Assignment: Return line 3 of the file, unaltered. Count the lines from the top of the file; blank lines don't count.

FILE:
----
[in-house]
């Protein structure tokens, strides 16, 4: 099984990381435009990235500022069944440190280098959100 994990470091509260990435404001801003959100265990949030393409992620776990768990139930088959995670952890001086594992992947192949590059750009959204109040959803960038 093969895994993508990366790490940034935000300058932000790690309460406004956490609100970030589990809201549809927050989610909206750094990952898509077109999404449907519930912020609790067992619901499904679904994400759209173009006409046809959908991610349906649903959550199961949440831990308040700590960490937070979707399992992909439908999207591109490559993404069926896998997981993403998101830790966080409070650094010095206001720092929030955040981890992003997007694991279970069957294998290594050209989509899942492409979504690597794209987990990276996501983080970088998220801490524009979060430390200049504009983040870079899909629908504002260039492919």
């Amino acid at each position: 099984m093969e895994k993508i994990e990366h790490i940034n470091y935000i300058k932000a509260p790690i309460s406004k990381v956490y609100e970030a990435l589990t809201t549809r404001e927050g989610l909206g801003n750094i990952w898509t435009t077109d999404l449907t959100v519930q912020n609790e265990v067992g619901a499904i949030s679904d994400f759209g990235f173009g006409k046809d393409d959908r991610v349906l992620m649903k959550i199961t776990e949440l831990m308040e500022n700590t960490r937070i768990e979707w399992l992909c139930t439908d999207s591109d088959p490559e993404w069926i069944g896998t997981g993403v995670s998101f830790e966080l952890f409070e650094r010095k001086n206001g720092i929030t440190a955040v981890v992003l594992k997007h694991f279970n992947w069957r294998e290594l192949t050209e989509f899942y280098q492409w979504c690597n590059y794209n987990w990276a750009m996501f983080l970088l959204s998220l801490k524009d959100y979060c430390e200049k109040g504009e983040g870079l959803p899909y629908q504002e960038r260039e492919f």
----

């Amino acid at each position: 099984m093969e895994k993508i994990e990366h790490i940034n470091y935000i300058k932000a509260p790690i309460s406004k990381v956490y609100e970030a990435l589990t809201t549809r404001e927050g989610l909206g801003n750094i990952w898509t435009t077109d999404l449907t959100v519930q912020n609790e265990v067992g619901a499904i949030s679904d994400f759209g990235f173009g006409k046809d393409d959908r991610v349906l992620m649903k959550i199961t776990e949440l831990m308040e500022n700590t960490r937070i768990e979707w399992l992909c139930t439908d999207s591109d088959p490559e993404w069926i069944g896998t997981g993403v995670s998101f830790e966080l952890f409070e650094r010095k001086n206001g720092i929030t440190a955040v981890v992003l594992k997007h694991f279970n992947w069957r294998e290594l192949t050209e989509f899942y280098q492409w979504c690597n590059y794209n987990w990276a750009m996501f983080l970088l959204s998220l801490k524009d959100y979060c430390e200049k109040g504009e983040g870079l959803p899909y629908q504002e960038r260039e492919f």